NRLM’s core belief is that the poor have innate capabilities to graduate out of poverty. The challenge is to unleash their energies. This can only be done by organizing and capacitating them through their institutions. This is done very effectively by targeting women. Towards this, NRLM has put in place a dedicated, sensitive structure to help the poor build their institutions. These institutions provide services to their members –savings, credit, livelihoods support, etc. – and serve as platforms for collective action based on self-help and mutual cooperation.

Key Features of NRLM

Universal Social Inclusion: NRLM has adopted a strategy of universal social mobilization of all poor households into the fold of SHG network. The SHGs are federated at the village level and beyond. Later, as the institutions of poor mature, livelihoods collectives would be encouraged.  The institutions are supported with adequate capacity building and training on managing the groups, bookkeeping, etc.

Financial Inclusion: NRLM facilitates universal access to the affordable cost-effective reliable financial services to the poor. These include financial literacy, bank account, savings, credit, insurance, remittance, pension and counselling on financial services. NRLM provides two Resources in Perpetuity the Revolving Fund and Community Investment Fund (CIF) as a means of capitalizing the institutions. These funds are used to meet the credit needs of the members and also build their corpus.

Livelihoods:NRLM firmly believes that the poor households know what they want and will prioritize their efforts based on their felt needs, knowledge and resources available to them. The livelihoods strategy of NRLM rests on three pillars – a) stabilizing and enhancing the existing livelihoods and subsequently diversifying their livelihoods; b) Skills and Placement Projects;  c) Self-employed entrepreneurship.

The mission will work on 2 – 3 ‘universal’ livelihoods – which impact 70 – 80% households. NRLM has identified agriculture livelihoods as the critical intervention area. Toward this objective, a sub-programme called Mahila kisan sashakti karan pariyojana under NRLM has been designed to demonstrate viable livelihoods under agriculture for S.H.G members.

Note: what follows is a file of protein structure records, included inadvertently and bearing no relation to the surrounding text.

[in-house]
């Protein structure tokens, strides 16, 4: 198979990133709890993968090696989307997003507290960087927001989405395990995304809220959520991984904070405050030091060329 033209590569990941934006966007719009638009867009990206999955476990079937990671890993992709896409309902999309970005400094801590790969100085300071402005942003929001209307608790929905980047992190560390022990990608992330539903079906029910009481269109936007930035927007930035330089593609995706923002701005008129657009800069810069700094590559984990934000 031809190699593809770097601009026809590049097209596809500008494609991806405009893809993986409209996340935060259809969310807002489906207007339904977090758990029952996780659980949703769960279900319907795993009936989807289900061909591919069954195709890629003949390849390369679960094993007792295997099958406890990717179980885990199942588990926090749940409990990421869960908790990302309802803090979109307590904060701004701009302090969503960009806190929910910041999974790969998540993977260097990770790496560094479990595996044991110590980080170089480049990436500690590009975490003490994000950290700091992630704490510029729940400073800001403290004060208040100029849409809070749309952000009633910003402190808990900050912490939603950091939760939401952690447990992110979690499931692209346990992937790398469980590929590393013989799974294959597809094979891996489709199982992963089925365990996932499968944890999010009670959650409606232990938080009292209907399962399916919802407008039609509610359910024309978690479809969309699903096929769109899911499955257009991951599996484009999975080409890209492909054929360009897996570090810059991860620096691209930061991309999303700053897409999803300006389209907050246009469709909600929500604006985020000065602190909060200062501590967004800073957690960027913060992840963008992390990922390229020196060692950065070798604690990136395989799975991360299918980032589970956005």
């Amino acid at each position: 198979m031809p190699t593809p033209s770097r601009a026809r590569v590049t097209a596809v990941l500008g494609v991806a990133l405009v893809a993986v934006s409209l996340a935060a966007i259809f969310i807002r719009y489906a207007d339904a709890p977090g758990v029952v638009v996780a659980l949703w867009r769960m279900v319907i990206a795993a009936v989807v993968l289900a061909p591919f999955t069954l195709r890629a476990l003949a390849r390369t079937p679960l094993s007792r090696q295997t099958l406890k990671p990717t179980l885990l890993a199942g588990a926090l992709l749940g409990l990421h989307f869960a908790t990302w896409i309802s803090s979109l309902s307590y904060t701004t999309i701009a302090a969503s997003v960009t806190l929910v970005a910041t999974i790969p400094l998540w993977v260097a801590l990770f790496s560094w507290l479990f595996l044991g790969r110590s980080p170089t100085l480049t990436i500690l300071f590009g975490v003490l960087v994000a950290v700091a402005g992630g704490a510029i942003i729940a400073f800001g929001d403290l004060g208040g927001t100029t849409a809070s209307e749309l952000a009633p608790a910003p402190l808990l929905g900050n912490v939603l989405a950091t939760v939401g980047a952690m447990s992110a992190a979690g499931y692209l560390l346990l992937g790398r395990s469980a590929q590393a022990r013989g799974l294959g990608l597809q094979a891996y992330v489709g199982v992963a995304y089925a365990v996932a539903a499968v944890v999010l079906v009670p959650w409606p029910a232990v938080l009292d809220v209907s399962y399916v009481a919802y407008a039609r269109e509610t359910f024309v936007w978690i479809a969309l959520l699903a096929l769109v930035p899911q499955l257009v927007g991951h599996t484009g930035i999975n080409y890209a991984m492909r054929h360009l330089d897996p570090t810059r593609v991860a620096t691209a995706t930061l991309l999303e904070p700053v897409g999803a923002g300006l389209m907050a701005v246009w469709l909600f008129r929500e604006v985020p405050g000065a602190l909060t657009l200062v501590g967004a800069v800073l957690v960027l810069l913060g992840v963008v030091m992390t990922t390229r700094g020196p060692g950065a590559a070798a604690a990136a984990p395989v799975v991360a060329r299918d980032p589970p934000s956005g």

Convergence and Partnerships: NRLM works in convergence with other programs of Central and State Governments. It has also entered into partnerships with NGOs and other CSOs for more effective reach-out. NRLM encourages linkages with PRIs or traditional local village institutions for creating local synergies.

Sensitive support: NRLM’s long-term dedicated sensitive support would be with the poor and extend facilitation support in all their efforts to get out of poverty and achieve increased access to their rights, entitlements and public services, diversified risk and better social indicators of empowerment.As the institutionsof poor grow and mature, they become the internal sensitive support structures and institutions for the poor. This gives sustainability to the efforts under NRLM, unlike in the past where support was sporadic.

Text Box: Expected outcomes at the household level. Each household, organized into an S.H.G attains a sustainable income of Rs. 60000 per annum ( at current prices), from 3 – 4 livelihoods, after being supported for 6 – 8  years, and accessing repeat loans of Rs.2.00 to Rs.2.50 lakhs from the rotation of their own savings, from the ‘seed capital’ and from institutional sources. The household incomes, as a result of the programme should be at least 50% above the ‘current’ poverty levels.  Expected outcomes in a typical intensive block which is supported for 10 years.  Ø	13,500 poor families (90% of NRLM target group) in the block mobilised into 1200 SHGs. Ø	Federations of S.H.Gs at village level - 120 VLFs, Cluster level federations - 4 CLFs and 1 Block level federation formed/ strengthened.  Ø	Each household would have borrowed at least Rs 1 Lakh as loan in multiple doses, and another Rs.1 – Rs.2 lakhs from their own savings and community funds (provided by the project). Ø	Around 10,800 households (80%) pursuing at least two sustainable livelihoods, initiated by the project. Ø	4500 most vulnerable households, benefited from special food security and vulnerability reduction intervention.

NRLM, with its women centric and women-led approach and posited on the four key pillars of universal social mobilization, financial inclusion economic inclusion and convergence provides a strong foundation for greater empowerment of poor, especially women.

*With inputs for Department of Rural Development, Ministry of Rural Development